Section 510 of the Employee Retirement Income Security Act (ERISA) prohibits retaliation “against any person because he has given information or has testified or is about to testify in any inquiry or proceeding related to this [Act].” There has been substantial disagreement over whether section 510 protects informal complaints and inquiries. The Seventh Circuit Court of Appeals recently resolved this issue and concluded that section 510 protects both informal and formal complaints and inquiries. George v. Junior Achievement of Central Indiana, Inc., No. 11-3291 (7th Cir. Sept. 4, 2012).

George’s Inquiry Into His Accounts

Victor George was a vice president at Junior Achievement of Central Indiana, Inc. (Junior Achievement). In 2009, he discovered that money withheld from his pay was not being deposited into his retirement account and health savings account. He complained to Junior Achievement’s accountants and certain Junior Achievement executives and board members. He also contacted the U.S. Department of Labor, but ultimately he did not file a written complaint.

In 2010, Junior Achievement discovered that George had drawn down the account containing his deferred compensation. Junior Achievement believed that George had acted prematurely and terminated George’s employment. Although Junior Achievement demanded that George restore the money, it later conceded that George was entitled to withdraw the funds from his account. It did not, however, rescind George’s discharge.

George filed suit in federal court in Indianapolis claiming that his protests about ERISA violations led to his firing. Junior Achievement responded that George’s informal conversations with Junior Achievement were not protected by ERISA. The district court agreed and granted summary judgment in favor of Junior Achievement.

The Seventh Circuit Court of Appeals’ Ruling

On appeal, the Seventh Circuit first noted the split of authority as to the scope of section 510. Some circuits, the court said, have observed that the words “testify” and “proceeding” denote formal actions and concluded that “inquiry” requires a formal proceeding. In contrast, two circuit courts of appeals (the Fifth and Ninth) have held that section 510 applies to unsolicited informal complaints.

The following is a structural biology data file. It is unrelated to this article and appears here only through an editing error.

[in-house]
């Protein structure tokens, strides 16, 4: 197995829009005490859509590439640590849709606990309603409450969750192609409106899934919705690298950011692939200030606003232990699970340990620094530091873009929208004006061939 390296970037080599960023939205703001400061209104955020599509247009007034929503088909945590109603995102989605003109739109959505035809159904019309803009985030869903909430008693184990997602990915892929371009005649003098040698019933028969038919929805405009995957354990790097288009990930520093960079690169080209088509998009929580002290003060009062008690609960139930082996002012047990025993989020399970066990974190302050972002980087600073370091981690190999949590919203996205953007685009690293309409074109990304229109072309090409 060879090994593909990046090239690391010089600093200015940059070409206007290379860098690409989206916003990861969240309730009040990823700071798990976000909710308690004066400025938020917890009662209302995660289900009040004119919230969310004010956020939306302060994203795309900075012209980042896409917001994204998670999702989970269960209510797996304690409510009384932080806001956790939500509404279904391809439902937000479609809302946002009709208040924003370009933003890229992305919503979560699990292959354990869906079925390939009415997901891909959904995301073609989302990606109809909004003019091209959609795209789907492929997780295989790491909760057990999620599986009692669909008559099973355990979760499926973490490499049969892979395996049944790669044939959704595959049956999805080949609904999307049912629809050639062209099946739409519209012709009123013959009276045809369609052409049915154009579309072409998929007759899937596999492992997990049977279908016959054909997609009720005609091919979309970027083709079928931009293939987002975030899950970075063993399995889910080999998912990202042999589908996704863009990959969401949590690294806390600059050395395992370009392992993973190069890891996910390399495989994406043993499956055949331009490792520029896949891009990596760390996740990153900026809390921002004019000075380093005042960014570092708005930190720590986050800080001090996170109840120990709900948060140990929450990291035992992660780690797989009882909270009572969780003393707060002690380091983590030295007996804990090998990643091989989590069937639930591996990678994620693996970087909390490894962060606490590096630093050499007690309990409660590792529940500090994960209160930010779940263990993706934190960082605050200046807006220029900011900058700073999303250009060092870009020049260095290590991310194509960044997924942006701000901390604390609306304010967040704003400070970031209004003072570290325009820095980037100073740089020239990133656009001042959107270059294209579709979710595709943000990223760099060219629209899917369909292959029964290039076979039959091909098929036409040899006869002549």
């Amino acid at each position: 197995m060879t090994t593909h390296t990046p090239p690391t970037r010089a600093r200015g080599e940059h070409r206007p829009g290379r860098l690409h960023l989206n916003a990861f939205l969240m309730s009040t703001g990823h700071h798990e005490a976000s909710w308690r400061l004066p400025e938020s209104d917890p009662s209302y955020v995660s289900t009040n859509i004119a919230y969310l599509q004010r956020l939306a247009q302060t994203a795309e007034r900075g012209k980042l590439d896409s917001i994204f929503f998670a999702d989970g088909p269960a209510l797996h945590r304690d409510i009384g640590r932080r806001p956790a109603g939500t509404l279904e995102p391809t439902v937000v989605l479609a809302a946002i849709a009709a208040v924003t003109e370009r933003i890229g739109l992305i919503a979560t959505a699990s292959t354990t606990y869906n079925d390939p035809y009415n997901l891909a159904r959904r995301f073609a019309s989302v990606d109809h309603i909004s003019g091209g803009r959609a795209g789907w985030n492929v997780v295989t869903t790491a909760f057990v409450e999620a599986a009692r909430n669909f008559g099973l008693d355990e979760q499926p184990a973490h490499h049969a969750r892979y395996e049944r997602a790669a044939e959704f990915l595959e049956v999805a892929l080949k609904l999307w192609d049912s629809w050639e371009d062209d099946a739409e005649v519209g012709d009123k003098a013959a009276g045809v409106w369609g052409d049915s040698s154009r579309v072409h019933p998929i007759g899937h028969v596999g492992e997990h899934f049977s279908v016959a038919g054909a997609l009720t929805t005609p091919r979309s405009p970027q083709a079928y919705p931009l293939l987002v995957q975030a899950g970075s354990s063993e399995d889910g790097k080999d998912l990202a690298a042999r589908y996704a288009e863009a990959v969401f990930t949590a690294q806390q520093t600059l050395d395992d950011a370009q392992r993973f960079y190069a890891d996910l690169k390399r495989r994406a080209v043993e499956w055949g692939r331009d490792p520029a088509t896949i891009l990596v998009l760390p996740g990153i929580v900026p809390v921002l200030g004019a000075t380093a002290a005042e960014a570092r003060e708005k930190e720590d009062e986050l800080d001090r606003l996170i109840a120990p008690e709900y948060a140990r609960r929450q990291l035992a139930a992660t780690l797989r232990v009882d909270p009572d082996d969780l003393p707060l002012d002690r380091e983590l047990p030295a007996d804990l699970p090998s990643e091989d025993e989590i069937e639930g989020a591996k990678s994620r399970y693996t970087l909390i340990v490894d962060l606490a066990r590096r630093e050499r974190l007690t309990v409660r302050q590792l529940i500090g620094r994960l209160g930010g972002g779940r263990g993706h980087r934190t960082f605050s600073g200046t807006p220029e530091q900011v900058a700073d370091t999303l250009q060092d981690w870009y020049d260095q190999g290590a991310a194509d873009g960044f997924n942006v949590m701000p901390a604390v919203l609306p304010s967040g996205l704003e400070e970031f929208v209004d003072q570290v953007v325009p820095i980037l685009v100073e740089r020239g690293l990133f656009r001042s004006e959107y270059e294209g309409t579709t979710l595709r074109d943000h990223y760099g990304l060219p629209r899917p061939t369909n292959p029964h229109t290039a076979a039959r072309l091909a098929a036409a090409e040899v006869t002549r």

The Seventh Circuit then shifted its focus to the text of the statute itself. After stating that the “provision is a mess of unpunctuated conjunctions and prepositions,” the court found the text to be “anything but” unambiguous. The court noted that in a case where an anti-retaliation provision is ambiguous, the court is “supposed to resolve the ambiguity in favor of protecting employees.”

Junior Achievement conceded that George had “given information” to the Junior Achievement executives. But it denied that an “inquiry” had occurred as a result of George’s questioning of the executives. In rejecting this argument, the court stated: “We conclude that the best reading of § 510 is one that divides the world into the informal sphere of giving information in or in response to inquiries and the formal sphere of testifying in proceedings.” Thus, it found that George’s repeated questioning of Junior Achievement about what would be done about the potential ERISA breach of fiduciary duties fell within the statute’s protection. The court remanded the case to the district court for further proceedings.

Take-A-Ways from the Seventh Circuit’s Application of Section 510

It may not have been clear before, but it is now: a person’s informal complaints about potential violations of ERISA may form the basis of a retaliation claim under section 510 in the Seventh Circuit, which is the federal court of appeals covering Illinois, Indiana, and Wisconsin. Accordingly, employers and their representatives should not take adverse action against employees who raise questions or complaints about such violations.

Although the court concluded that informal inquiries were protected under section 510, the court did warn that not every act is protected by that provision. The court stated, “It does not mean that § 510 covers trivial belly-aches—the statute requires the retaliation to be ‘because’ of a protected activity. . . . What’s more, the grievance must be a plausible one, though not necessarily one which the employee is correct.” Thus, future litigation in this area will likely focus on whether any action against an employee was sufficiently “material” to constitute an adverse action under section 510.

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